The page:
Perhaps no other city in the nation has spent as much time thinking about architecture and urban planning as New Orleans. The massive natural disaster that leveled the city is, in many ways, the contemporary urban disaster writ large. The dismantling of New Orleans happened in a matter of hours; for cities like Detroit, it took decades. But the fundamentals are the same: We built cities we could not sustain. “New Orleans is one of the best examples in the country of what happens when you’re not paying attention to the local ecology, where your aspirations and natural place are not in sync,” Race says.
New Orleans is a completely singular and unique place, yet its problems are an emblematic to-do list for all American cities. How do you bridge racial and economic disparity? How do you celebrate historic connections to food, music, and architecture without harboring the prejudices and bad choices of the past? How do you restore a community’s economic vitality without losing the connections to its heritage? Addressing the multifarious social, political, and ecological issues calls for a regional response that respects both New Orleans’ unique culture and its location at the mouth of the Mississippi River Delta.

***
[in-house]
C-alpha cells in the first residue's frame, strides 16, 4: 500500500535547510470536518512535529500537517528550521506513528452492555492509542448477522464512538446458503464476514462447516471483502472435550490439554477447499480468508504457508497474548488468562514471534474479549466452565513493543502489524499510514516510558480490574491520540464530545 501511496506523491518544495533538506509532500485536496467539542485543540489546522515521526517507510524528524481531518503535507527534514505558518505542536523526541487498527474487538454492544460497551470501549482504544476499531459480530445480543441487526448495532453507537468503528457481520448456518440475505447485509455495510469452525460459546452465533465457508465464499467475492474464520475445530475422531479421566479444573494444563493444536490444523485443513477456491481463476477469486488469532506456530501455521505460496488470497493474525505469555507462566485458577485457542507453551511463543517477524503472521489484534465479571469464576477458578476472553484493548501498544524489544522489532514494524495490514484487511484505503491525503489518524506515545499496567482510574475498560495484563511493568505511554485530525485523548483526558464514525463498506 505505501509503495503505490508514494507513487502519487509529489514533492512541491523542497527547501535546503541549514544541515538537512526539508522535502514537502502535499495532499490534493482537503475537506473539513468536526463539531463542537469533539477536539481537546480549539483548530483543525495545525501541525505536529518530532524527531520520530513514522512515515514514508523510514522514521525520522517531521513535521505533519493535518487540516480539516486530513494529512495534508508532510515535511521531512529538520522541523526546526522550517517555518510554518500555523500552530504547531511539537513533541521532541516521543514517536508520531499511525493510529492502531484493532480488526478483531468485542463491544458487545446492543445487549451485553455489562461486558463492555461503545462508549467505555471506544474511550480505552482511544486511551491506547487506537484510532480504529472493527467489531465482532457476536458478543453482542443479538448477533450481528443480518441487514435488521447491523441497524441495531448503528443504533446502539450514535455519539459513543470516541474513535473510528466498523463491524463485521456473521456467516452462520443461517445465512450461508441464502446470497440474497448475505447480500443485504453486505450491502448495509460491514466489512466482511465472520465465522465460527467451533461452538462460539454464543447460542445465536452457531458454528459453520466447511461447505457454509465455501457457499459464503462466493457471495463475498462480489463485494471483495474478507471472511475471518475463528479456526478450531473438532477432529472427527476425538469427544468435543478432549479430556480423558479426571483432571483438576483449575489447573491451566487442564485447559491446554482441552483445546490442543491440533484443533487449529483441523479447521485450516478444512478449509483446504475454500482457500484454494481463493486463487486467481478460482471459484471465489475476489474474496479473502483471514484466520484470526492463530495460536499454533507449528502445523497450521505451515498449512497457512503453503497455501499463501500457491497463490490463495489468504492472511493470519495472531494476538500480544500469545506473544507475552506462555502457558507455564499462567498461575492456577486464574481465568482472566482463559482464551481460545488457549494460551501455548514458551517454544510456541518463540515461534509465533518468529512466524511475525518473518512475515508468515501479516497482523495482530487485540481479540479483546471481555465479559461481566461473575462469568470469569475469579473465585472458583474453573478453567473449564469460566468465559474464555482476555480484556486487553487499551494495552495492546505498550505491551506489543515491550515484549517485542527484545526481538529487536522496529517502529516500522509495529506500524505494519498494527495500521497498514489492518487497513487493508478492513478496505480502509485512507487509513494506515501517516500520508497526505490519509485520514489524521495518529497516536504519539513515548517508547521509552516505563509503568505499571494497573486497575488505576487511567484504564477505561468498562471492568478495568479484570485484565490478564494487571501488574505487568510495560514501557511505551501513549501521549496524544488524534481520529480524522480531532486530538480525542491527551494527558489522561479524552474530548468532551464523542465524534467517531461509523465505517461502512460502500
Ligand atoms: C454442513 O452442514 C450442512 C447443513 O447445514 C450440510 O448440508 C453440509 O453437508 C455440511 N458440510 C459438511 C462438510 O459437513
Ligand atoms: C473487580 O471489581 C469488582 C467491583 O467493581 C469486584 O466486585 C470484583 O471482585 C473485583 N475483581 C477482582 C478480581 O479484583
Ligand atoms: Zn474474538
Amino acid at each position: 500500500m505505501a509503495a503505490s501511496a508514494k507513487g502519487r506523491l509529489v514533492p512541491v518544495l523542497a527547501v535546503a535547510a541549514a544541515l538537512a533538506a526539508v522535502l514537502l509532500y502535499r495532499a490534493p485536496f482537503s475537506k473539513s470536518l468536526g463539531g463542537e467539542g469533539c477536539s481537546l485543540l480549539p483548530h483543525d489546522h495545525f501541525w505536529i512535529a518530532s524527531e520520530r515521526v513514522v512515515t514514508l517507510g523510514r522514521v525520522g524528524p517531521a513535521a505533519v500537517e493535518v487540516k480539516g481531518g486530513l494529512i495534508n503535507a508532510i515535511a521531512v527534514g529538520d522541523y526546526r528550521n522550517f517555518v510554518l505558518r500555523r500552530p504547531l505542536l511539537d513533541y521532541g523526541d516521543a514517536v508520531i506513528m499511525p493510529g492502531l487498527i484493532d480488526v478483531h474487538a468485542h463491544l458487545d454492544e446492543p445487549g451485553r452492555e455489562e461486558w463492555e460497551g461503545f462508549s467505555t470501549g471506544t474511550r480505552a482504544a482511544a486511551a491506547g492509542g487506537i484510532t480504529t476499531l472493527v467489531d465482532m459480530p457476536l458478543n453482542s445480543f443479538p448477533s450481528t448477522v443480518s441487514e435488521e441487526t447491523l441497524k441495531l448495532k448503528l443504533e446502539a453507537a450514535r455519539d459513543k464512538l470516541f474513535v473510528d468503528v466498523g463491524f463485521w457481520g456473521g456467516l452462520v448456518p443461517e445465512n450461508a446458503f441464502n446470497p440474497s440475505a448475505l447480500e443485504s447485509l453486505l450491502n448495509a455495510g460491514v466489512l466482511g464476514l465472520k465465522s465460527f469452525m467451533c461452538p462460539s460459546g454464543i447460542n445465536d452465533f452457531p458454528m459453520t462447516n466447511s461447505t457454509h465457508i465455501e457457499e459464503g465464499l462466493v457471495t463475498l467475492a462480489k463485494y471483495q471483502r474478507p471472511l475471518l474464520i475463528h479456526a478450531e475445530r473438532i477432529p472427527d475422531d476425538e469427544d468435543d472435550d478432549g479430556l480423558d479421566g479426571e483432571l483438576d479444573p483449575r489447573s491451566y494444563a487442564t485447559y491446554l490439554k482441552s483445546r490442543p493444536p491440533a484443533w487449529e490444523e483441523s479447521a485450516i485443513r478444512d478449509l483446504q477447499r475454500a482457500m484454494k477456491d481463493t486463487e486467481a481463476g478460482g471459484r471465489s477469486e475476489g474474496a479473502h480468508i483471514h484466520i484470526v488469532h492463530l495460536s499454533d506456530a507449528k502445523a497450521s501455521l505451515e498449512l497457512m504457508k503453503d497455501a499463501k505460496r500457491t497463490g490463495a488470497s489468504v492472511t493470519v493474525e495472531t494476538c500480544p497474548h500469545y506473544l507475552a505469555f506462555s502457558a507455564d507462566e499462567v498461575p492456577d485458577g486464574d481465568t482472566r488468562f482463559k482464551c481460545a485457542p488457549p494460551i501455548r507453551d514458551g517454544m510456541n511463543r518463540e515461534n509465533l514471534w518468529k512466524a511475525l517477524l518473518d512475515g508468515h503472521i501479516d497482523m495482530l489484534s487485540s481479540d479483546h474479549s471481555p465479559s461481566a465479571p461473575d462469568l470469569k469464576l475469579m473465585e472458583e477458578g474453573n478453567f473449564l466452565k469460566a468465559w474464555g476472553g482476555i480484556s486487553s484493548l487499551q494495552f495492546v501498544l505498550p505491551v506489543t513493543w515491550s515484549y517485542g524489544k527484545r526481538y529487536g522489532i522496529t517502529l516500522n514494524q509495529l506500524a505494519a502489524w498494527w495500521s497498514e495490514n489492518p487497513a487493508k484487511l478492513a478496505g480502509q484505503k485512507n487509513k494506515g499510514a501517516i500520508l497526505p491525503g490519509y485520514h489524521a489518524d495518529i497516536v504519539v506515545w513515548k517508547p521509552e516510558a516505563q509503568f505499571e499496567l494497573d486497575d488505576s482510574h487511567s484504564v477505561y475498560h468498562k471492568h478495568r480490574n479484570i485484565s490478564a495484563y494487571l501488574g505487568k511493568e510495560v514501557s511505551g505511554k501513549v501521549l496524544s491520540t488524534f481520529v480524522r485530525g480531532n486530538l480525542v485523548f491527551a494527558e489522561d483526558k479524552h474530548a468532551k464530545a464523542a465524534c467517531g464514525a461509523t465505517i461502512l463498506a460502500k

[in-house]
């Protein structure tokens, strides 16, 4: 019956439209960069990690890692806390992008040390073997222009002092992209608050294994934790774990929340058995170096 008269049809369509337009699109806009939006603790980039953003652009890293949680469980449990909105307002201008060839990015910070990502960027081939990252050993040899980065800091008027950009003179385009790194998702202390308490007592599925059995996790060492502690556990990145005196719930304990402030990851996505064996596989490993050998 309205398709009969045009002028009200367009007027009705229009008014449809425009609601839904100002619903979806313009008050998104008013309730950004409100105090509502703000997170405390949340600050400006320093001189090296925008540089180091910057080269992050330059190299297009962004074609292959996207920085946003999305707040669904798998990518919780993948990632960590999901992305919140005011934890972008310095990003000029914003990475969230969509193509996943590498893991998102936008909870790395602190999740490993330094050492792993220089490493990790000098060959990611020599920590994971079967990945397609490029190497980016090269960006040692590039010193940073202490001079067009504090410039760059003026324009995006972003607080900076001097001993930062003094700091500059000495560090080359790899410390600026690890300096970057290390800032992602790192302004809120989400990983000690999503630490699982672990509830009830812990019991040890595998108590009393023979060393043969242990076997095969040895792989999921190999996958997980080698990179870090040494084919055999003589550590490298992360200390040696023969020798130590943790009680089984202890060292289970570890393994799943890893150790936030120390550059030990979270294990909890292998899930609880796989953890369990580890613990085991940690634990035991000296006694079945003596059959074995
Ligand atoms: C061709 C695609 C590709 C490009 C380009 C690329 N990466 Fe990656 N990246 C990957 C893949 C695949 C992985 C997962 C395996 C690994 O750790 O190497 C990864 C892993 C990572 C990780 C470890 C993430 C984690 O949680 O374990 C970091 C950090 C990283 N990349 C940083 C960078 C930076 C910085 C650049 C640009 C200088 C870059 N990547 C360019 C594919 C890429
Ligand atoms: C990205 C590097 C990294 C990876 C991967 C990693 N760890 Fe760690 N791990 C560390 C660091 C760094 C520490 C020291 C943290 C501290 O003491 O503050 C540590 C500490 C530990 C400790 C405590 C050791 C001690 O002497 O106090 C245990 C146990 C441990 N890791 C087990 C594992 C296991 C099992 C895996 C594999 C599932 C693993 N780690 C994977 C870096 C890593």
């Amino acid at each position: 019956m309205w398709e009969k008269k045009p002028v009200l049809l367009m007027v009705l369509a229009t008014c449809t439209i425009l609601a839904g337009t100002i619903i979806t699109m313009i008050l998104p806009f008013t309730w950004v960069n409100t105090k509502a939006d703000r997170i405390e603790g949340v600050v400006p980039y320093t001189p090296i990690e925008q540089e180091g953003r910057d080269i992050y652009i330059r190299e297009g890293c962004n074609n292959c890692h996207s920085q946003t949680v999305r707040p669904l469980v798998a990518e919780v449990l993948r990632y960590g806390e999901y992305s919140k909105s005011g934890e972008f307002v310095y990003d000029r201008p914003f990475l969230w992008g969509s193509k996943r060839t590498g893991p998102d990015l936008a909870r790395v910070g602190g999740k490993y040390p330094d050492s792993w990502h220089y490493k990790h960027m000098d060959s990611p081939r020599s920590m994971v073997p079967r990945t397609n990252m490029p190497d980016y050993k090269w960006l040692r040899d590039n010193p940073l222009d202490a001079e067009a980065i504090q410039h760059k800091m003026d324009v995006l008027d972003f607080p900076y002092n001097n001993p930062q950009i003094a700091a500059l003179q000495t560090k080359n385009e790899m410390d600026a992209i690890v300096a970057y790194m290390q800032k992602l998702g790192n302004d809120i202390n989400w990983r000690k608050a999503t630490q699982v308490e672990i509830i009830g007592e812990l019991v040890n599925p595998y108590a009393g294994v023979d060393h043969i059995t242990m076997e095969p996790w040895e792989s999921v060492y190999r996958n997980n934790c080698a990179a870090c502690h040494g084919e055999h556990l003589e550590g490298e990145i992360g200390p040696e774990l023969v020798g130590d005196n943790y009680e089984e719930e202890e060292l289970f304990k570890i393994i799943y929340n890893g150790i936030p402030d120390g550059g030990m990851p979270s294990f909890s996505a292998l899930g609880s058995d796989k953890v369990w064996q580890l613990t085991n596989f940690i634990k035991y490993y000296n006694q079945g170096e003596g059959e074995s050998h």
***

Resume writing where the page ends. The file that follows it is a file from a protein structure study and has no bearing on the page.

Today, New Orleans is doing more than merely rebuilding. The city is driving innovation in regionally sensitive building, planning, and sustainability—whether it’s with the LEED Platinum houses created for the Make it Right Foundation or the planning priorities that address the ecological, economic, political, and cultural truths of a city at the epicenter of a fragile ecosystem. “We’re trying to rebuild with a community objective of social justice,” says Allen Eskew, FAIA, director of local firm Eskew+Dumez+Ripple.